Excavated tanks (farm dams)

Page last updated: Tuesday, 15 January 2019 - 3:48pm

Excavated tanks (farm dams) provide effective water storage wherever surface water run-off can be harvested for livestock, crop spraying, irrigation and domestic use on rural properties. Excavated tanks for rainfall storage are common in the southern agricultural areas of Western Australia.

Well-designed and constructed dams are farm assets, safe and require little maintenance. Poor design and construction can lead to excessive costs, downstream erosion and risks to property and people.

Excavated tanks should be part of an integrated farm water and salinity management program.

What is an 'excavated tank' or 'farm dam'?

Dams block an existing waterway, and earth tanks are an excavation into which water is diverted. This page only deals with earth tanks.

An excavated tank is an earth structure on near-level land used to store water, in which part of the storage capacity is below ground level. On sloping land, the tank is often called a hillside dam or just a farm dam. The excavation can be rectangular or square – with 3 or 4 walls – or circular.

The following guidelines are for rectangular, square and circular excavated tanks that do not require a civil engineer.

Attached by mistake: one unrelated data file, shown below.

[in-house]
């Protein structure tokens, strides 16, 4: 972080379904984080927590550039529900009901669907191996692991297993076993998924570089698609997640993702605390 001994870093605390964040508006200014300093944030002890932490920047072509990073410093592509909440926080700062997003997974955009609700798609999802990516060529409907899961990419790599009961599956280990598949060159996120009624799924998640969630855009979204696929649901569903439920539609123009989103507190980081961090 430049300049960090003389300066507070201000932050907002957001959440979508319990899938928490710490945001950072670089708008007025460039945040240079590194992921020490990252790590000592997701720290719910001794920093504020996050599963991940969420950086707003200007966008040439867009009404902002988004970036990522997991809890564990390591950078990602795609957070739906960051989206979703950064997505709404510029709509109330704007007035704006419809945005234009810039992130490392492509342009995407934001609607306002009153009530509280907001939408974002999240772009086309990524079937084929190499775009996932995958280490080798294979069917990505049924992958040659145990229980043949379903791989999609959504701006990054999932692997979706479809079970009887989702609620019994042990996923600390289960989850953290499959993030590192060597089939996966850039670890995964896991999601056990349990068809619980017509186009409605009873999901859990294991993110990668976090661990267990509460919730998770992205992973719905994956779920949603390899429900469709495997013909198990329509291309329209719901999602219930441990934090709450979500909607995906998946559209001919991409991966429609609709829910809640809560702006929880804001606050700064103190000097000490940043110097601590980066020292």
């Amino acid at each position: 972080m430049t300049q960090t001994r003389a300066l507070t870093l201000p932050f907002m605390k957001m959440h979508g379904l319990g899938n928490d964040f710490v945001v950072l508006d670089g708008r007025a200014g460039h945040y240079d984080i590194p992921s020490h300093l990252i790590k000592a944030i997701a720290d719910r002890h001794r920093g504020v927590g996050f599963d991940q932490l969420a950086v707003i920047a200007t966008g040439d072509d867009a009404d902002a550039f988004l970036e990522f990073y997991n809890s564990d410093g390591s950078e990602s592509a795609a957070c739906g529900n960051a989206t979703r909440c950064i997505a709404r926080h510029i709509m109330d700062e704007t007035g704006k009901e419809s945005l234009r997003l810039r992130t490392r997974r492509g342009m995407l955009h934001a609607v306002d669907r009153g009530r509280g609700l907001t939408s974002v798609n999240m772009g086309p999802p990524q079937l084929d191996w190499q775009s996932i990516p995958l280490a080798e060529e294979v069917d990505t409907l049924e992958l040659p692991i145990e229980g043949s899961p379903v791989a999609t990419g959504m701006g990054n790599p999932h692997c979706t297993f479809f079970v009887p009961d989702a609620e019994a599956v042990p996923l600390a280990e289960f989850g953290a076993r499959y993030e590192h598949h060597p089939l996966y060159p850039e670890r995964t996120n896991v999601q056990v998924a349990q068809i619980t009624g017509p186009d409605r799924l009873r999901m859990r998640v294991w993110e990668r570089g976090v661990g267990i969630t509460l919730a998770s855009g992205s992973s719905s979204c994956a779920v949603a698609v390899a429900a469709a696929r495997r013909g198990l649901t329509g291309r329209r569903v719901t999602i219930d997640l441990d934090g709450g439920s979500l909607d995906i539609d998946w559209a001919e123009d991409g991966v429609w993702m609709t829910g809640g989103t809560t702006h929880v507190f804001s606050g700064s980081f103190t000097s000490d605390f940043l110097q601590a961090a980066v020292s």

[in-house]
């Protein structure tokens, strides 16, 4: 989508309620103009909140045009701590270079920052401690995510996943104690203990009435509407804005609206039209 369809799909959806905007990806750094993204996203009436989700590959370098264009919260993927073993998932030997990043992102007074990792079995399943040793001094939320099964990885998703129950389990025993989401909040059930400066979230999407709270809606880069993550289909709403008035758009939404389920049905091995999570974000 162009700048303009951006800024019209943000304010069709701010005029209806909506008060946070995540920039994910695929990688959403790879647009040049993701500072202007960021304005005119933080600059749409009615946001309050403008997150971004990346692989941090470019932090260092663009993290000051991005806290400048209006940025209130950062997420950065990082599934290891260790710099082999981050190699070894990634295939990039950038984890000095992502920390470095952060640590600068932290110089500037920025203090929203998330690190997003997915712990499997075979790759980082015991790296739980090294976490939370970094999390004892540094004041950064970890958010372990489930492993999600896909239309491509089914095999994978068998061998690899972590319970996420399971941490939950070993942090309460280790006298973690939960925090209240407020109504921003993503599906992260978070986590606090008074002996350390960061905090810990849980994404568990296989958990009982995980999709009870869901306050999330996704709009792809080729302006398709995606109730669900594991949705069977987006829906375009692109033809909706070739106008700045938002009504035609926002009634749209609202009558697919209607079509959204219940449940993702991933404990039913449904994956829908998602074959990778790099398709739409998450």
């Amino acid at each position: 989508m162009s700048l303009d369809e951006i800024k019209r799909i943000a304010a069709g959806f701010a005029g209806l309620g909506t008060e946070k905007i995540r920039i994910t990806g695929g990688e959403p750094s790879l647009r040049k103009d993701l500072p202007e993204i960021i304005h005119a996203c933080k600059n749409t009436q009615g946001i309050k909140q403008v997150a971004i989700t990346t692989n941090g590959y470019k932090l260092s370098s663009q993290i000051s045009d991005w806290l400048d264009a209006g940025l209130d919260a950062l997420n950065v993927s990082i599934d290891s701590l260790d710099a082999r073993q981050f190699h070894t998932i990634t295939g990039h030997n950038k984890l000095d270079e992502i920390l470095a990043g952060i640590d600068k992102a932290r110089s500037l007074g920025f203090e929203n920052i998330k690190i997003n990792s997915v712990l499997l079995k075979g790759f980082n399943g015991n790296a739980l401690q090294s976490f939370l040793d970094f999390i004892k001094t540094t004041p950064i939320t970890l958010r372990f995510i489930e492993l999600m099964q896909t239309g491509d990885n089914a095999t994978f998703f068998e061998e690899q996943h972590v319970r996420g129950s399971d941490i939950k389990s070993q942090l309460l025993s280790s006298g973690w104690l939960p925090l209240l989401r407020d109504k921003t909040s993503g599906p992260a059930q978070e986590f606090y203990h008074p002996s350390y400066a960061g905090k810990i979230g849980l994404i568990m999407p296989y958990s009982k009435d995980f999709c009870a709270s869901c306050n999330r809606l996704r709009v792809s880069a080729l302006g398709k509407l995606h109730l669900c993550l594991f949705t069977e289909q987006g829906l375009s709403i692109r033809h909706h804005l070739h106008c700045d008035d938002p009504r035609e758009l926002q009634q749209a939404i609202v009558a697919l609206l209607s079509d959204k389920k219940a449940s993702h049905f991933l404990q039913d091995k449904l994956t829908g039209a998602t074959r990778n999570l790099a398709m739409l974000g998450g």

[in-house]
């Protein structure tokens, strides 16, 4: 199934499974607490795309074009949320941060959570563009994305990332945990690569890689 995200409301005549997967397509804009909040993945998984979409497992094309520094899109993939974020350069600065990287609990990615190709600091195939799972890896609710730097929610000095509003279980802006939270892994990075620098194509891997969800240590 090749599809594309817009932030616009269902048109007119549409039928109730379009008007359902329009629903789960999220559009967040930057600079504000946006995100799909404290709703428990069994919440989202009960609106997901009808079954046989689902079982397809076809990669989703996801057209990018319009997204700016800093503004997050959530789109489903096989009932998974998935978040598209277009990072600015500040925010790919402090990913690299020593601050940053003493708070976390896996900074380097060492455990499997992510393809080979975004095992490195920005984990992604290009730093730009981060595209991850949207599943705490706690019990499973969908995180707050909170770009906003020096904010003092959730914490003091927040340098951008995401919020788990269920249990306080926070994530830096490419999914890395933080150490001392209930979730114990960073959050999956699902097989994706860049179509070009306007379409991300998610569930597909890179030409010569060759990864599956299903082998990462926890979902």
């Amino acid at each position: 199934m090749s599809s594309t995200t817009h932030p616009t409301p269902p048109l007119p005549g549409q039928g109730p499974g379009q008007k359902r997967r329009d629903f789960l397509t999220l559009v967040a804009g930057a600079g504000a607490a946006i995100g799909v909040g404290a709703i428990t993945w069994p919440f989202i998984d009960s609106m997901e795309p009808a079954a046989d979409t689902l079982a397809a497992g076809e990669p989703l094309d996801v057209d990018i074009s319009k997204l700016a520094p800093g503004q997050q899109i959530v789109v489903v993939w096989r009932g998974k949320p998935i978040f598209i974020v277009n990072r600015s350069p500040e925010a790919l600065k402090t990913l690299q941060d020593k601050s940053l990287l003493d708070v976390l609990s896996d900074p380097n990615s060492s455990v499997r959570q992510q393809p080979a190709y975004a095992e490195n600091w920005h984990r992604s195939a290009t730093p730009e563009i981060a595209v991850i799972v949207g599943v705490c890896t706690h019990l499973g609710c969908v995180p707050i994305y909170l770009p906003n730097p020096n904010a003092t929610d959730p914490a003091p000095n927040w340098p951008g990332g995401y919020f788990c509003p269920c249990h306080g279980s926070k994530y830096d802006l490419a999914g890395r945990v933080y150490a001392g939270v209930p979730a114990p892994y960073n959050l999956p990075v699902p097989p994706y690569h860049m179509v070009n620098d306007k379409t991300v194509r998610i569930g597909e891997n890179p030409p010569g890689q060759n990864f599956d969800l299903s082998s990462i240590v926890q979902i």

Why use hillside dams?

Hillside dams are a cost-efficient way of collecting and storing run-off water from winter rainfall where there is no easily accessible and suitable groundwater for pumping. Also, hillside dams avoid shallow saline watertables in the valley floors. Many of the soils in the south-west agricultural areas have sufficient clay content to provide a good seal. A disadvantage of hillside dams is that they have relatively large surface areas for the dam volume, and net evaporation rates in the dry summer are often greater than 1500mm.

How farm dams are used

Farm dams are used:

  • where filling is from a natural or improved catchment (grade banks or roaded catchment)
  • where the front wall of the structure is open or continuous with piped inlets
  • for supplying single paddocks or drought-proofing whole farms
  • for livestock water supplies
  • for crop spraying water
  • for domestic use on-farm
  • for fire-fighting water supplies
  • for aquaculture.

Back to top

How farm dams work

Farm dams are most effective at holding water when the base and inside walls of the dam are sealed with clay of low permeability to minimise leakage, and when catchments are improved to increase and collect run-off. In many agricultural areas of Western Australia (WA), run-off from crop land and pasture is not adequate to reliably fill farm dams. Run-off can be improved by using grade banks and roaded catchments (Figure 1).

Showing how side roads or grade banks can increase catchment water harvesting into a farm dam